The Earth from Above
The photograph I will be reviewing is that of The Great Barrier Reef located in Queensland, Australia. The photo is of a location with latitude 17° 0’31.59″S, longitude 146°15’41.31″E, a heading of 176.000000° and a tilt of 42.000000°. The photo shows a massive expanse of Shallow Ocean surrounded by land on one side and Deep Ocean on the other. When one zooms in patches of coral reefs are seen while the rest of the area shows water beneath which is the sea bed made primarily of sand.
Uses of the Region
The catchment has been utilized for undertakings such as agriculture, mining, and industrial and metropolitan enlargement. 80% of the catchment is utilized in supporting some form of agronomy such as grazing, cropping, or horticulture. Eastern Australia has a rich natural environment and favorable climate for agriculture which makes it the biggest agricultural hub in Australia bringing in over $10 billion to the state annually. The use of fertilizers and other pollutants utilized in activities such as farming and reclamation have led to the increase in phytoplankton which is used by crown-of-thorns starfish as a food source. These crown-of-thorns starfish have been one of the two leading causes of coral cover loss in the region over the last 27 years (Schaffelke).
Besides agriculture, the area is also naturally endowed with large deposits of coal which has seen a doubling in the production of saleable coal in Queensland which is now home to some of the world’s largest mine and coal ports while on Curtis Island, a project for converting coal seam gas into liquefied natural gas (LNG) has commenced. An endowment of large numbers of fish and a budding trade in mining has also seen traffic increase to the region and led people to reclaim land for port development which has seen over eight square kilometers of land reclaimed in the Gladstone region. Finally, the attraction of the barrier reef and its beauty has seen large numbers of tourists flock the region, leading to Island development on 27 islands on the Great Barrier Reef particularly in the Whitsundays area (gbrmpa).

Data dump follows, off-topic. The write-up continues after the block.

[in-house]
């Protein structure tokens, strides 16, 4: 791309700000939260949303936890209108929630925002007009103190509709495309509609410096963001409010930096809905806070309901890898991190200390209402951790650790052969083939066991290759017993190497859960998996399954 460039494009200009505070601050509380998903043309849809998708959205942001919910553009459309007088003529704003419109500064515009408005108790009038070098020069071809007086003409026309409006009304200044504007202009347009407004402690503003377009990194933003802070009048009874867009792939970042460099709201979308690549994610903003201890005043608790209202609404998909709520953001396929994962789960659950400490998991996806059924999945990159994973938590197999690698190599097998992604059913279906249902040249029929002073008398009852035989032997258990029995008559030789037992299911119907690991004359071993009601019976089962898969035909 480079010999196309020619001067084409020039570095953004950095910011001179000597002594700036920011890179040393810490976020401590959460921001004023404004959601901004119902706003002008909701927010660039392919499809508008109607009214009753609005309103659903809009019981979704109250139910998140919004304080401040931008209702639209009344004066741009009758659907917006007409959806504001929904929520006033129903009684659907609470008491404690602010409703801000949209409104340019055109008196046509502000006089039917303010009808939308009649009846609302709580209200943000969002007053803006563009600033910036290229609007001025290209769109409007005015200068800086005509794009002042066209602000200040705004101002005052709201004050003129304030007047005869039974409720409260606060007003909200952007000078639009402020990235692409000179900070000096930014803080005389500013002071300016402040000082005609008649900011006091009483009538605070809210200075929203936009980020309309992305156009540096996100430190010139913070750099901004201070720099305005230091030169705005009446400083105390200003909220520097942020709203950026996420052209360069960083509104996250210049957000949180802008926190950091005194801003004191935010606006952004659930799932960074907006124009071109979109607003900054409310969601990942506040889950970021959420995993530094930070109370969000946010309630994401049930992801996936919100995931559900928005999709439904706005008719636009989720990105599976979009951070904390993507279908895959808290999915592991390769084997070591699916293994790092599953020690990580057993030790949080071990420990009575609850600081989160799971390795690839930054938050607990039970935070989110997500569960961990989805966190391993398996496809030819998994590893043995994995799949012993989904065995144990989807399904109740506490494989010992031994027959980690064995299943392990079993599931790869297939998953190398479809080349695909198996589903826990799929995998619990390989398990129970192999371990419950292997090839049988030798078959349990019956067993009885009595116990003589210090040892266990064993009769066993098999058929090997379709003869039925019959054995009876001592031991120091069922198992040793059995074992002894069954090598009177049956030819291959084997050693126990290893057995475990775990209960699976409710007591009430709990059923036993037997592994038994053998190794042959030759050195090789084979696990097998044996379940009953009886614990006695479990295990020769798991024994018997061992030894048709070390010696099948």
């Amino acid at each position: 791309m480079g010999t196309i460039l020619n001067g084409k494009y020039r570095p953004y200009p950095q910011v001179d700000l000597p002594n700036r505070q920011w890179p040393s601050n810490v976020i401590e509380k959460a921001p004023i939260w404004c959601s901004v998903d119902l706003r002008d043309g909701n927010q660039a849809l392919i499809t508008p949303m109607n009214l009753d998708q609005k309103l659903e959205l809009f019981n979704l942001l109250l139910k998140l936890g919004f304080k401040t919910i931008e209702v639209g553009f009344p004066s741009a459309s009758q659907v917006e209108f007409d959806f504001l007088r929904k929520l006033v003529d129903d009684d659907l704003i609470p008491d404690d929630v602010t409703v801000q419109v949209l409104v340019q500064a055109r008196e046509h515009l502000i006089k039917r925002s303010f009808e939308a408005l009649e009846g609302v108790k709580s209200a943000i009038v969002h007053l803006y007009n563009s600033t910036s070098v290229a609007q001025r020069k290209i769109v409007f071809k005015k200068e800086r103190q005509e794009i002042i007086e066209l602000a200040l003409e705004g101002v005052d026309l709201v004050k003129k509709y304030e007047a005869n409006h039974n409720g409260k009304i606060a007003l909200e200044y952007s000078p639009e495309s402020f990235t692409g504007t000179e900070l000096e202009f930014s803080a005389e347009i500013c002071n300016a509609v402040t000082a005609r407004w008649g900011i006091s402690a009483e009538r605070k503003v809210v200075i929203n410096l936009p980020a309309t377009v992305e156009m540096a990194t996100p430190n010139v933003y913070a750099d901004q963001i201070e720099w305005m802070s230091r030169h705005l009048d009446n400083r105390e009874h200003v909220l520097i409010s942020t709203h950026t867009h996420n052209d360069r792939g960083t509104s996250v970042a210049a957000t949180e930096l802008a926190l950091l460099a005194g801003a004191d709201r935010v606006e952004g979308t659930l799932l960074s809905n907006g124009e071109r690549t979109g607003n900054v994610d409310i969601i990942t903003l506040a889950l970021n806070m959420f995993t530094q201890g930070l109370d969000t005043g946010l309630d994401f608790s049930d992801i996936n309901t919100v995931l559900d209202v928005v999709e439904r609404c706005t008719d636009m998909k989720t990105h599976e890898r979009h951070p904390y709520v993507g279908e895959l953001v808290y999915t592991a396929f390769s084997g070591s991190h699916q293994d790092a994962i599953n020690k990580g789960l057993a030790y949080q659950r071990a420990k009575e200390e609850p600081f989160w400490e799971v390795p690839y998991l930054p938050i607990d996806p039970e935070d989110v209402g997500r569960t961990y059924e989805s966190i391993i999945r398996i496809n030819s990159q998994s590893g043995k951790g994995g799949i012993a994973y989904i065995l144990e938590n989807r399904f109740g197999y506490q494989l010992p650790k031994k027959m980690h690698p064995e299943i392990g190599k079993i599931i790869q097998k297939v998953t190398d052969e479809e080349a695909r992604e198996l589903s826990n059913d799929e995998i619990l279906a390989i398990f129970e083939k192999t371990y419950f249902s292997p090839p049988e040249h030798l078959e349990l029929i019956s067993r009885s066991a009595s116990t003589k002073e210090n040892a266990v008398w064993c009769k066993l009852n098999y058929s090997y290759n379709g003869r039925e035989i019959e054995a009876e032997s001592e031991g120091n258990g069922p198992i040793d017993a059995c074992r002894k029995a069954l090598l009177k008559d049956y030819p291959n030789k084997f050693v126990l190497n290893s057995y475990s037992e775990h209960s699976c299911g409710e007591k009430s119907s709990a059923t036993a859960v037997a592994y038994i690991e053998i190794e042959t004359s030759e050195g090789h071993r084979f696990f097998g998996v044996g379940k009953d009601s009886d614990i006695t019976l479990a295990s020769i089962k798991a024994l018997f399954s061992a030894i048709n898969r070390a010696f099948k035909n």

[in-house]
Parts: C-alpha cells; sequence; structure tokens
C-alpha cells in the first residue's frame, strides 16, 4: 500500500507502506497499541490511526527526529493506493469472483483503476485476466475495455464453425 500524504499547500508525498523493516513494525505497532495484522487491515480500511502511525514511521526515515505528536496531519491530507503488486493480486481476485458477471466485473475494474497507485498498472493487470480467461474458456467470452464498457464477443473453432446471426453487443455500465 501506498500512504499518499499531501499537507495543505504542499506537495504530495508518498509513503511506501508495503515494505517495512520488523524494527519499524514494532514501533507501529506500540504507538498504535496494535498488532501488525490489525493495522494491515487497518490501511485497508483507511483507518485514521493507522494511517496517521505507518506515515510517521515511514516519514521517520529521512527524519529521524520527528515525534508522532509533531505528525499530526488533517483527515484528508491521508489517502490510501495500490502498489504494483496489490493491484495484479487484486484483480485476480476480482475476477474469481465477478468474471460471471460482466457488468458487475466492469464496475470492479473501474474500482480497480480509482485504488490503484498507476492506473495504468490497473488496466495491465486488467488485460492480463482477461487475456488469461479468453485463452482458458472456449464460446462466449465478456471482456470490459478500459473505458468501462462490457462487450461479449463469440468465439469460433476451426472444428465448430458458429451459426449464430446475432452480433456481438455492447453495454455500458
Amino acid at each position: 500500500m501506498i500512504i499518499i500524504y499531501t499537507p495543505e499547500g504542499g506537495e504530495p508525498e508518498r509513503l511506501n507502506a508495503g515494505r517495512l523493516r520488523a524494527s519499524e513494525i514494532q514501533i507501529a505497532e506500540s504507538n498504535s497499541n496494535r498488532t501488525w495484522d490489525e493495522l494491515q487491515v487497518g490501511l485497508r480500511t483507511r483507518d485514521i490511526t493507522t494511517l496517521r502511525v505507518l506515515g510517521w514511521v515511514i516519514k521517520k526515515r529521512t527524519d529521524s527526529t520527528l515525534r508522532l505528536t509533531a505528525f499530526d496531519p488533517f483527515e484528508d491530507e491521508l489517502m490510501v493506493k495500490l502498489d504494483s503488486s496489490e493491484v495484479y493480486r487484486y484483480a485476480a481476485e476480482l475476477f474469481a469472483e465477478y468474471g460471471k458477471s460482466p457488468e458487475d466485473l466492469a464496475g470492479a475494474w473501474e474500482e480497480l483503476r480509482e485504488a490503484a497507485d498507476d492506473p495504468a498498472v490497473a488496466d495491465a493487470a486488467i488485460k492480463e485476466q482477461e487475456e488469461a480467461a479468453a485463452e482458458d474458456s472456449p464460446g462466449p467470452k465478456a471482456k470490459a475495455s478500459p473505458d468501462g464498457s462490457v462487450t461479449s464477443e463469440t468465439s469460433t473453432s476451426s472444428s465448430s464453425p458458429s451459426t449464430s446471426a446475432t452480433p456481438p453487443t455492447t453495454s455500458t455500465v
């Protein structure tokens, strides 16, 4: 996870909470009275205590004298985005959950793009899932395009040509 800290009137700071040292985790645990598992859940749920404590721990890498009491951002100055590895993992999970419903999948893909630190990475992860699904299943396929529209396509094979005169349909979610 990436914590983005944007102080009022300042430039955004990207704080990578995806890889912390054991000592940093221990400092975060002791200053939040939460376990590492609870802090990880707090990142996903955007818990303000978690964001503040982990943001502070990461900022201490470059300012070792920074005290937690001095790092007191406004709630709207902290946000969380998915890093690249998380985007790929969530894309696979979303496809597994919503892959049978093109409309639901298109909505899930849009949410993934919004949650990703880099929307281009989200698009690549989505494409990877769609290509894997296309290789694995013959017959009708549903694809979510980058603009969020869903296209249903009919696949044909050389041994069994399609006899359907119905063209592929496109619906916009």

The Great Barrier Reef region is also home to over 1200 diverse sorts of fish, and the extensive oceanic area combined with the tradition of fishing in the region has seen various types of fishing in the region. Fishing is the chief extractive activity in the region with commercial, leisure, aboriginal, and charter fishing being practiced. While fishing is a significant commercial activity, it has gone largely unregulated with recreational fishing being for all resulting into overfishing which has also led to the upsurge in the number of crown-of-thorns starfish.
Two sides of the coin
International visitors regard the Great Barrier Reef as one of the places to visit while in Australia. For most of these people conservation is not an issue as they are there for recreation and this mindset has led to overfishing in the region. A lot of people are also not aware of the adverse impacts that human activity elsewhere has on the corals. However, local stakeholders have identified these challenges and started operations aimed at protecting the region. Many regulations have been passed and research programs aimed at protecting and accessing the human impacts on the reef commissioned. These programs combine numerous stakeholders both local and international in finding solutions to the imminent danger facing the Great Barrier Reef.
On clicking on the photo of the Great Barrier Reef, there was some information about 20% of the planet’s coral reefs having disappeared and 50% being endangered but the link provided did not open. The web page provided, however, enabled me find out more information regarding the issues facing the reef which have been important for this discussion. The works of Yann Arthus-Bertrand and the GoodPlanet Foundation are designed specifically for the purpose they enabled us achieve- creating awareness about various environmental issues facing the planet and how we can achieve sustainable development that not only benefits today’s generation but also later ones.
gbrmpa. Coastal development and protecting the Great Barrier Reef. n.d. Document. 19 June 2016.
Schaffelke, Britta. Crown-of-Thorns Starfish. n.d. Document. 19 June 2016.